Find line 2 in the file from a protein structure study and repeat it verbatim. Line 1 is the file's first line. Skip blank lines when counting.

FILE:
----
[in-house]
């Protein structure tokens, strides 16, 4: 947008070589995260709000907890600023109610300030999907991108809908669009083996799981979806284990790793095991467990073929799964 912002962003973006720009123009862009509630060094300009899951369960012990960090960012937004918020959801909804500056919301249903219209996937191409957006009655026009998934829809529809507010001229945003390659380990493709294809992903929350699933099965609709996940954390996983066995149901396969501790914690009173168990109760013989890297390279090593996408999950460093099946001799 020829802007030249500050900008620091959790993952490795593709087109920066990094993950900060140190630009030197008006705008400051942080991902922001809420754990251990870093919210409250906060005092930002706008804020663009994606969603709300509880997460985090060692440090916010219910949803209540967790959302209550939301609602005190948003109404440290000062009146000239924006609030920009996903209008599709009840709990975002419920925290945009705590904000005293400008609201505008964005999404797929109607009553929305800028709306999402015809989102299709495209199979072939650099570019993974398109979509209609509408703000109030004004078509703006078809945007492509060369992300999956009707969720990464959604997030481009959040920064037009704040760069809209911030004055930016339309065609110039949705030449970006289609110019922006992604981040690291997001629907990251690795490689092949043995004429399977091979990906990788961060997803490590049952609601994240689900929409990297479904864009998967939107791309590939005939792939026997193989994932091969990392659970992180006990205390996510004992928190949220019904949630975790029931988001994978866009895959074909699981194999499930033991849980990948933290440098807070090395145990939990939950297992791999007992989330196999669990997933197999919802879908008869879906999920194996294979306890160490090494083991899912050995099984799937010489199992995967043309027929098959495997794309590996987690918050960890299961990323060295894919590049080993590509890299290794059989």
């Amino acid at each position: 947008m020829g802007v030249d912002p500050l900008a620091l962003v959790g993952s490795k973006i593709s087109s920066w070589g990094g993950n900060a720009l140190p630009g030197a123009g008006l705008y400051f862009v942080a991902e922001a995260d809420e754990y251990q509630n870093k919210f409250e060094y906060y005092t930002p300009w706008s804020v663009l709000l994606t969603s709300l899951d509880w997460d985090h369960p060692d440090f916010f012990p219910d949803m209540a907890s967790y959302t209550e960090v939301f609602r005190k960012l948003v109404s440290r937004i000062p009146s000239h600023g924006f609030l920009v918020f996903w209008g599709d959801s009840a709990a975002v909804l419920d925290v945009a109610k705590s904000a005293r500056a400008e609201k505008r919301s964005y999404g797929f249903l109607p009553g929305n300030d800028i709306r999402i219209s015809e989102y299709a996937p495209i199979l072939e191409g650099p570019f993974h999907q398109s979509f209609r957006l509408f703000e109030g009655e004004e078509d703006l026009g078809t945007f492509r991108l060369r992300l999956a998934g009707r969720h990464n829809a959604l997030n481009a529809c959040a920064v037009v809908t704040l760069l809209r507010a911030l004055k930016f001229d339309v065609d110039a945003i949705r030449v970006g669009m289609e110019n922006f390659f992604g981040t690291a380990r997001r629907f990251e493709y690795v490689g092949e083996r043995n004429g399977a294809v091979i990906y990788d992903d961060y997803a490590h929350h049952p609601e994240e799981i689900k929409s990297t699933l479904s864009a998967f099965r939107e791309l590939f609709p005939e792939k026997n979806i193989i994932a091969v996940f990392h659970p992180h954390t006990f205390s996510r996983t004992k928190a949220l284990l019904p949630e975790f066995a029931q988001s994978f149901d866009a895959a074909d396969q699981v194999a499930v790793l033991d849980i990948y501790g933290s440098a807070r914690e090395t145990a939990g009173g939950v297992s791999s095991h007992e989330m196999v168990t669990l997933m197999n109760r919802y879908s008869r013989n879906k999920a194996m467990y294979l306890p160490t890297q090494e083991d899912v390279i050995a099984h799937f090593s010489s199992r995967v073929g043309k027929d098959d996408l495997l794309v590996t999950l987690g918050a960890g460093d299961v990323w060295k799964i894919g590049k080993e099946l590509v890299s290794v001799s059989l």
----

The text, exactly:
């Protein structure tokens, strides 16, 4: 947008070589995260709000907890600023109610300030999907991108809908669009083996799981979806284990790793095991467990073929799964 912002962003973006720009123009862009509630060094300009899951369960012990960090960012937004918020959801909804500056919301249903219209996937191409957006009655026009998934829809529809507010001229945003390659380990493709294809992903929350699933099965609709996940954390996983066995149901396969501790914690009173168990109760013989890297390279090593996408999950460093099946001799 020829802007030249500050900008620091959790993952490795593709087109920066990094993950900060140190630009030197008006705008400051942080991902922001809420754990251990870093919210409250906060005092930002706008804020663009994606969603709300509880997460985090060692440090916010219910949803209540967790959302209550939301609602005190948003109404440290000062009146000239924006609030920009996903209008599709009840709990975002419920925290945009705590904000005293400008609201505008964005999404797929109607009553929305800028709306999402015809989102299709495209199979072939650099570019993974398109979509209609509408703000109030004004078509703006078809945007492509060369992300999956009707969720990464959604997030481009959040920064037009704040760069809209911030004055930016339309065609110039949705030449970006289609110019922006992604981040690291997001629907990251690795490689092949043995004429399977091979990906990788961060997803490590049952609601994240689900929409990297479904864009998967939107791309590939005939792939026997193989994932091969990392659970992180006990205390996510004992928190949220019904949630975790029931988001994978866009895959074909699981194999499930033991849980990948933290440098807070090395145990939990939950297992791999007992989330196999669990997933197999919802879908008869879906999920194996294979306890160490090494083991899912050995099984799937010489199992995967043309027929098959495997794309590996987690918050960890299961990323060295894919590049080993590509890299290794059989």